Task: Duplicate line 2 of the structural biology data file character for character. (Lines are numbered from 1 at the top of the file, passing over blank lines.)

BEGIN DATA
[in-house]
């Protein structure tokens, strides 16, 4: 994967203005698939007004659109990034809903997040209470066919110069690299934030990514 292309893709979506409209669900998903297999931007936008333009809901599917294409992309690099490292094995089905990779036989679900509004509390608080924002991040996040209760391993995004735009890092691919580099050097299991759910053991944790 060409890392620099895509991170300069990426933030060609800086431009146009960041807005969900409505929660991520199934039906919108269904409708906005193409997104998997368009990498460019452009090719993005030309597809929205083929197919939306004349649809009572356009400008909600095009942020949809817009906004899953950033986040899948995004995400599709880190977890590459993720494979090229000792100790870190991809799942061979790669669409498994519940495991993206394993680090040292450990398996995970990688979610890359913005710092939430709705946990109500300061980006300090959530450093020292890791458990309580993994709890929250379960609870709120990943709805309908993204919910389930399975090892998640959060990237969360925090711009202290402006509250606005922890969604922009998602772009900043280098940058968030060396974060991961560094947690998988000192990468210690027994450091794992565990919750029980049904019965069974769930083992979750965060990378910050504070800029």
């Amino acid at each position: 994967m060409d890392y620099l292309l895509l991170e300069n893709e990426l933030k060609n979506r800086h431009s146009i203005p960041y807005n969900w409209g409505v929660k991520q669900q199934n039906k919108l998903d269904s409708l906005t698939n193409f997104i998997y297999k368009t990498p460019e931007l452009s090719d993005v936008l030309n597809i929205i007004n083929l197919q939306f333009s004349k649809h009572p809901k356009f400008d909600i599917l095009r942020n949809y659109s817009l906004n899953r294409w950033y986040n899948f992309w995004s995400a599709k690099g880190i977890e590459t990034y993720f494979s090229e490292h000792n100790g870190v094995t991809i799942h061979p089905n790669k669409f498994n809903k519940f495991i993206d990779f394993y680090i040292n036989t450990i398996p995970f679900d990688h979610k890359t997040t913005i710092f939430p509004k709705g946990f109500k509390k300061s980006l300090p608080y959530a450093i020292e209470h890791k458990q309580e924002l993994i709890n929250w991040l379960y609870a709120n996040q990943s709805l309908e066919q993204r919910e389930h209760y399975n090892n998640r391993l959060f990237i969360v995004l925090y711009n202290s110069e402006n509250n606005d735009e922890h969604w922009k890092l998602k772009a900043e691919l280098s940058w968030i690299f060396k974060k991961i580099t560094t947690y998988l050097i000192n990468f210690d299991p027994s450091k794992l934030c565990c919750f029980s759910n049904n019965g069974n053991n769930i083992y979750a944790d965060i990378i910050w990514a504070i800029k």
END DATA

């Protein structure tokens, strides 16, 4: 994967203005698939007004659109990034809903997040209470066919110069690299934030990514 292309893709979506409209669900998903297999931007936008333009809901599917294409992309690099490292094995089905990779036989679900509004509390608080924002991040996040209760391993995004735009890092691919580099050097299991759910053991944790 060409890392620099895509991170300069990426933030060609800086431009146009960041807005969900409505929660991520199934039906919108269904409708906005193409997104998997368009990498460019452009090719993005030309597809929205083929197919939306004349649809009572356009400008909600095009942020949809817009906004899953950033986040899948995004995400599709880190977890590459993720494979090229000792100790870190991809799942061979790669669409498994519940495991993206394993680090040292450990398996995970990688979610890359913005710092939430709705946990109500300061980006300090959530450093020292890791458990309580993994709890929250379960609870709120990943709805309908993204919910389930399975090892998640959060990237969360925090711009202290402006509250606005922890969604922009998602772009900043280098940058968030060396974060991961560094947690998988000192990468210690027994450091794992565990919750029980049904019965069974769930083992979750965060990378910050504070800029």